This year, your child will start to read stories -- real stories -- and talk about them afterward. He or she will consider various events in the story, express opinions about them, and start to look deeper, all the way to "why" and "how" and "what if." You may find your first grader suddenly having a whole lot to say about the bedtime stories you've been reading together since birth.
Next, going beyond the moment ...
Time Has So Many Parts!
You've probably developed some innovative ways to explain that dinner isn't for another hour (Is dinner now? Now? How about now?) and that Disney World is happening in a month (No, not yet, it's only been two days). This year, your child will begin to develop a real understanding of time and its complexities.
Until recently, time was mostly the present, and memories were spread out on a plane rather than on a timeline. What happened yesterday and what happened two years ago live in the same general place. The first grade curriculum explores concepts like past, present and future. Years are broken down into months, weeks, days, hours, minutes and seconds, and these expressions of time start to mean something. It becomes clear when dinner is happening -- and that Disney World is still a ways out.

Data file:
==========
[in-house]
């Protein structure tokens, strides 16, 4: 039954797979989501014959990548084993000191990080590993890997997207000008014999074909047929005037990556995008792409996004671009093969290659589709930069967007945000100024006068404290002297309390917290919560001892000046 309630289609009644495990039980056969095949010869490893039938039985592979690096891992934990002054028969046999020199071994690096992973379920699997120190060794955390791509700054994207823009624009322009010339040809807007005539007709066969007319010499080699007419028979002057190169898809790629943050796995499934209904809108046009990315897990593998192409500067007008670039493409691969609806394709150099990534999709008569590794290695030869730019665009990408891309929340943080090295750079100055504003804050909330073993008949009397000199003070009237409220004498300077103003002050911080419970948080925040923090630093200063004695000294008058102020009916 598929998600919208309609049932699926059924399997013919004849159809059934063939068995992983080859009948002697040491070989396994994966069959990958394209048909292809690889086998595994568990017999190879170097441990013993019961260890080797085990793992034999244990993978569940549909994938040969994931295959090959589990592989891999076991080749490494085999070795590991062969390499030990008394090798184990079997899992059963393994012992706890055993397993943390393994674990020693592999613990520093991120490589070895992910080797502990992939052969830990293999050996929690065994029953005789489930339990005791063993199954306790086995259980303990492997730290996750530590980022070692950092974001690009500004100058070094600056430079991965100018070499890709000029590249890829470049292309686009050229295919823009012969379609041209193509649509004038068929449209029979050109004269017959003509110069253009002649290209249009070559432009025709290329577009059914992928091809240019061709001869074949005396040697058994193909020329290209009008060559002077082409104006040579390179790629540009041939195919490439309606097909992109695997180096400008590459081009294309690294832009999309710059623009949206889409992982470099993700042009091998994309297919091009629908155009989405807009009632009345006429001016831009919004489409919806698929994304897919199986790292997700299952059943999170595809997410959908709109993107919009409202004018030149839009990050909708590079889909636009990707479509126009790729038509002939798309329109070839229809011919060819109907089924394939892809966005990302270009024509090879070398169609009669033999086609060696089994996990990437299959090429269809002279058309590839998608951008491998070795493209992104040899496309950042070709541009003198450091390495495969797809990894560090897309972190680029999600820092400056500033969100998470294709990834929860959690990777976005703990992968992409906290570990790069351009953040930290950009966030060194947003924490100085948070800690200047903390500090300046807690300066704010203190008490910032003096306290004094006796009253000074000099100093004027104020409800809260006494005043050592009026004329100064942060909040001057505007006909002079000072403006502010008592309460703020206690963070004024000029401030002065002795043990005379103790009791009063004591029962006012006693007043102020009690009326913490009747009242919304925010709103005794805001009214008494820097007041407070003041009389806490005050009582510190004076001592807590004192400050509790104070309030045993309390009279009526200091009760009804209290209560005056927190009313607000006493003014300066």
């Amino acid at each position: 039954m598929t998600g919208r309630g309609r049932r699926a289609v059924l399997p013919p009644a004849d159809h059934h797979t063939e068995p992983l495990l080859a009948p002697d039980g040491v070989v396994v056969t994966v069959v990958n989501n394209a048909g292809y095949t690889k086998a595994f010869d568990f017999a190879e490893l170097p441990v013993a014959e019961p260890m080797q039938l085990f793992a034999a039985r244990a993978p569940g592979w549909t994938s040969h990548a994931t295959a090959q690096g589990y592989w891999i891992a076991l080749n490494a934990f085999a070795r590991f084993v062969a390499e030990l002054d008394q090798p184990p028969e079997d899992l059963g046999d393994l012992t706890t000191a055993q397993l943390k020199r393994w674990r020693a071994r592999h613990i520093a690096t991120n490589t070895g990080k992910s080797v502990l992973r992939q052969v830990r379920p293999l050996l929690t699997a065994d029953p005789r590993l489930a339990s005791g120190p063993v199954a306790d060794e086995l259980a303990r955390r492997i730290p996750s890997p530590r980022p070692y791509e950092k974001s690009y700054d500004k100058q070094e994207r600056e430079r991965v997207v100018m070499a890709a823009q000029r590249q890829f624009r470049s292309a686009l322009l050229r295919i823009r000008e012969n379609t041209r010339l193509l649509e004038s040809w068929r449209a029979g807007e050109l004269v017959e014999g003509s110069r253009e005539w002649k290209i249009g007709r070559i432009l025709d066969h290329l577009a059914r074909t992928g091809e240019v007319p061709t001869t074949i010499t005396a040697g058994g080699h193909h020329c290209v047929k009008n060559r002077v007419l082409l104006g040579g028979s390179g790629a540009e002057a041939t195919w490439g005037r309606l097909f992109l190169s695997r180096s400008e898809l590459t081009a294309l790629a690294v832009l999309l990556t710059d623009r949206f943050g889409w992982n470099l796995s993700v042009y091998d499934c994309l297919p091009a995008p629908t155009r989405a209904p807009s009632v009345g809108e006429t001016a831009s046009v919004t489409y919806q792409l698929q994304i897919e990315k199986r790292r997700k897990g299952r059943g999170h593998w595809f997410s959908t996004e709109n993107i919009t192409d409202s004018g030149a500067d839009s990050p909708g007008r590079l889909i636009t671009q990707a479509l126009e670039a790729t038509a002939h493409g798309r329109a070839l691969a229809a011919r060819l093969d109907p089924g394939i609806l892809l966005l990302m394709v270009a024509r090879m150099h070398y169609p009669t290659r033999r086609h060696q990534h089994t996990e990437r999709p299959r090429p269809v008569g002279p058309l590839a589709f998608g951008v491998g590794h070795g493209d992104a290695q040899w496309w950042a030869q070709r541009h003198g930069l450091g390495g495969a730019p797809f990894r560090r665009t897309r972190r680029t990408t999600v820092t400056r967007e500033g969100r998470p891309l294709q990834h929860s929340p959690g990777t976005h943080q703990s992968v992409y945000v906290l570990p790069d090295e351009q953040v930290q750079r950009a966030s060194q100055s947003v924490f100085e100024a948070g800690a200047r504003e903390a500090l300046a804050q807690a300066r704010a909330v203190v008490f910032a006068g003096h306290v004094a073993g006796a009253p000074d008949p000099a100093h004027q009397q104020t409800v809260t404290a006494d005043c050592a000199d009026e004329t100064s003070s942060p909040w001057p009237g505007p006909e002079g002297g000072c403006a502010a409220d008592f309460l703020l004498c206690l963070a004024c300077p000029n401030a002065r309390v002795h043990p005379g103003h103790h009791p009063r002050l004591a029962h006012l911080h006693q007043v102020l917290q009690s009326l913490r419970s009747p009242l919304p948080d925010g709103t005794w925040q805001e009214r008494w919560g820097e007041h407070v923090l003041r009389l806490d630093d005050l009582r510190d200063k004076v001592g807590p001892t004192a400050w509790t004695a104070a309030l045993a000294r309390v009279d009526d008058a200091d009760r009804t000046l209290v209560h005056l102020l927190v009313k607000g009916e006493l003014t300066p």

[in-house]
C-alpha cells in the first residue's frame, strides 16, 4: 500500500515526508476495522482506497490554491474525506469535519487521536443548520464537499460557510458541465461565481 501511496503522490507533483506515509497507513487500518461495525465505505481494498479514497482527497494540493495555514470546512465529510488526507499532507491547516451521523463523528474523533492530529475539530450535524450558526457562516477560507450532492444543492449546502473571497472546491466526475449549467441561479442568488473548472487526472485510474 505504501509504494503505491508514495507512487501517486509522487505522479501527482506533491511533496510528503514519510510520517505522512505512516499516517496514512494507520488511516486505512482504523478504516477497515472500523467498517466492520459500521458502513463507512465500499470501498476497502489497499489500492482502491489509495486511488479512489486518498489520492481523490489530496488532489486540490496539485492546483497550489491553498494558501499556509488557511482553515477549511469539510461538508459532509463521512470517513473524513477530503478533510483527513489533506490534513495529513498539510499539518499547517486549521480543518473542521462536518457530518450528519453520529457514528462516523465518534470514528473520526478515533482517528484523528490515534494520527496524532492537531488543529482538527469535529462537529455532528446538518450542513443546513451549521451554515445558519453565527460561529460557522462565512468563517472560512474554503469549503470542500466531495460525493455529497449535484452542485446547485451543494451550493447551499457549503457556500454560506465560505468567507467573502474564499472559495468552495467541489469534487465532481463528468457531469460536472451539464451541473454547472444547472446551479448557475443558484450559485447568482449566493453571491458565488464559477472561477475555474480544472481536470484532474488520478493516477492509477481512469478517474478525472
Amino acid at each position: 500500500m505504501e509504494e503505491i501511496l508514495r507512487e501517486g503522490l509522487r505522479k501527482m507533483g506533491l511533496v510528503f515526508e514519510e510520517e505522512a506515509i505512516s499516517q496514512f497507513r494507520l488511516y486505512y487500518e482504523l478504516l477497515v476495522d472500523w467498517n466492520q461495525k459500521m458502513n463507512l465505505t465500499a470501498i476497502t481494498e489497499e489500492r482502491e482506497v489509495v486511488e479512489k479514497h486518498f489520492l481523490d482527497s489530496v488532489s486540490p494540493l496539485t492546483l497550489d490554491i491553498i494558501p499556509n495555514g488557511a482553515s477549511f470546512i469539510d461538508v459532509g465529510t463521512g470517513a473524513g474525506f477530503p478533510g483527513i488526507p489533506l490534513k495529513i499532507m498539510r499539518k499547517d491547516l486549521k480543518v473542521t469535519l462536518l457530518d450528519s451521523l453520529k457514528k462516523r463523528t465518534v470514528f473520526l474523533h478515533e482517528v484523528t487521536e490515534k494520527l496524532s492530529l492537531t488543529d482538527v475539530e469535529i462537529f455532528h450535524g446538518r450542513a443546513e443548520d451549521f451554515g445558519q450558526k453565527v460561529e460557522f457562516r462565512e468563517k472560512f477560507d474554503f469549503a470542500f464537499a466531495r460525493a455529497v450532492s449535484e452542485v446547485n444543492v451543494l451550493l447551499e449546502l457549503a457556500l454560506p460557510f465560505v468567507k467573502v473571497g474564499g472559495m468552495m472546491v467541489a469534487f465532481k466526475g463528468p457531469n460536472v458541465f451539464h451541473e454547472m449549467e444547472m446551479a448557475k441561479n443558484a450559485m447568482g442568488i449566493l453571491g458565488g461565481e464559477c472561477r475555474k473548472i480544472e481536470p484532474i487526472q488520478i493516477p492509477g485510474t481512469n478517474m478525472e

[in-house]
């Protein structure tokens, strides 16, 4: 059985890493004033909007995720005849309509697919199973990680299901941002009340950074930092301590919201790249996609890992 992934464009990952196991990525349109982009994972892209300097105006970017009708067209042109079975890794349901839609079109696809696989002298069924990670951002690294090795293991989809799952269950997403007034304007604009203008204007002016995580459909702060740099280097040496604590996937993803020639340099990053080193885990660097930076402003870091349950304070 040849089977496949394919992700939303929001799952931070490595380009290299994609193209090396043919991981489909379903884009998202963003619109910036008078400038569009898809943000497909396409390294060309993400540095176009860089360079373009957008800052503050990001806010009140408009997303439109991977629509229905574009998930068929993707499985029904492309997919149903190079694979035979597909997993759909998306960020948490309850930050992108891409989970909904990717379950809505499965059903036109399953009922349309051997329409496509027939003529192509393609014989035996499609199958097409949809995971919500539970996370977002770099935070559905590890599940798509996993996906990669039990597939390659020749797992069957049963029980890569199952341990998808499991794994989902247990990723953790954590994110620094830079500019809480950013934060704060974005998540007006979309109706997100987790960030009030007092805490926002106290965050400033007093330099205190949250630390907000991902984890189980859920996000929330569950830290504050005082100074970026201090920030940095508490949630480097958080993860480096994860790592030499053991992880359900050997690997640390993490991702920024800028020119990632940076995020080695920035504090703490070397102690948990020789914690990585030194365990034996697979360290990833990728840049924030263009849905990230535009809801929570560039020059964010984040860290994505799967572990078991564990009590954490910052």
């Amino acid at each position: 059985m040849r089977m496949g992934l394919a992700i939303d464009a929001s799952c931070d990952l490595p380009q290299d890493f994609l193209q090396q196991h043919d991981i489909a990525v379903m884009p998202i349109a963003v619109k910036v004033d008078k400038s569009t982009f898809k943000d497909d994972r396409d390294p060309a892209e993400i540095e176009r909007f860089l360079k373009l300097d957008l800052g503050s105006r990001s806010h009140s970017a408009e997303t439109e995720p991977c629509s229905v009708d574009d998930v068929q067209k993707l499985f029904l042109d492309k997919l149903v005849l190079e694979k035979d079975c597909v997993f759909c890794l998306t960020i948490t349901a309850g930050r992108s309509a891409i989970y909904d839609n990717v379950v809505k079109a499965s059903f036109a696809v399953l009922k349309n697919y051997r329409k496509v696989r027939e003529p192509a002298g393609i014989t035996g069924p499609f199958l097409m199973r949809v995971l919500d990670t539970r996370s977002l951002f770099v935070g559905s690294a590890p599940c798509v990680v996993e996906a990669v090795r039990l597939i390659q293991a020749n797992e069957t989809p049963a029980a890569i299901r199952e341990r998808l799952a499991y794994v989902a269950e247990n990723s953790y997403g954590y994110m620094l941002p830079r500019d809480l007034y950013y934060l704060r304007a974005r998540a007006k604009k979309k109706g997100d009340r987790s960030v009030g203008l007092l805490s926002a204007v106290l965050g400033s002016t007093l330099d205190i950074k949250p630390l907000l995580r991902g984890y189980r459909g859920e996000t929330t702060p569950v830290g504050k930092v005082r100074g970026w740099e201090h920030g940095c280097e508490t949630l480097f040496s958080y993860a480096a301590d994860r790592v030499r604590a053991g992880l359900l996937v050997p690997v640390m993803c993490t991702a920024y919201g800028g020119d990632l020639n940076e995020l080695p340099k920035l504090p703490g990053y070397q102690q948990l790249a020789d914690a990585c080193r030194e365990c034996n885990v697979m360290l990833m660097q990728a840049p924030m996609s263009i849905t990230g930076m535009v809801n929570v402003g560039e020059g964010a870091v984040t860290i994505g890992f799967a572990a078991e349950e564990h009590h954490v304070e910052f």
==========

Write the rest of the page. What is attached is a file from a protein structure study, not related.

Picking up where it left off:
Next, going way beyond counting ...
2 + 2 is 4!
If you thought counting to 20 or 30 was a big thing, get ready to be floored. This year, your child is going to come home adding.
First grade students learn that numbers aren't just for counting but are abstract concepts that can help them understand the world. No longer working only with "adding to" and "taking away from" groups of concrete objects, math starts to happen in their heads and apply to pretty much every subject area. Your child will be doing simple addition and subtraction, counting by twos and fives, and starting to develop an understanding that some numbers that are bigger than they can count, or even conceive.
And finally, a lesson you'll be experiencing a lot of (for better or worse) at home ...
I'm in Charge!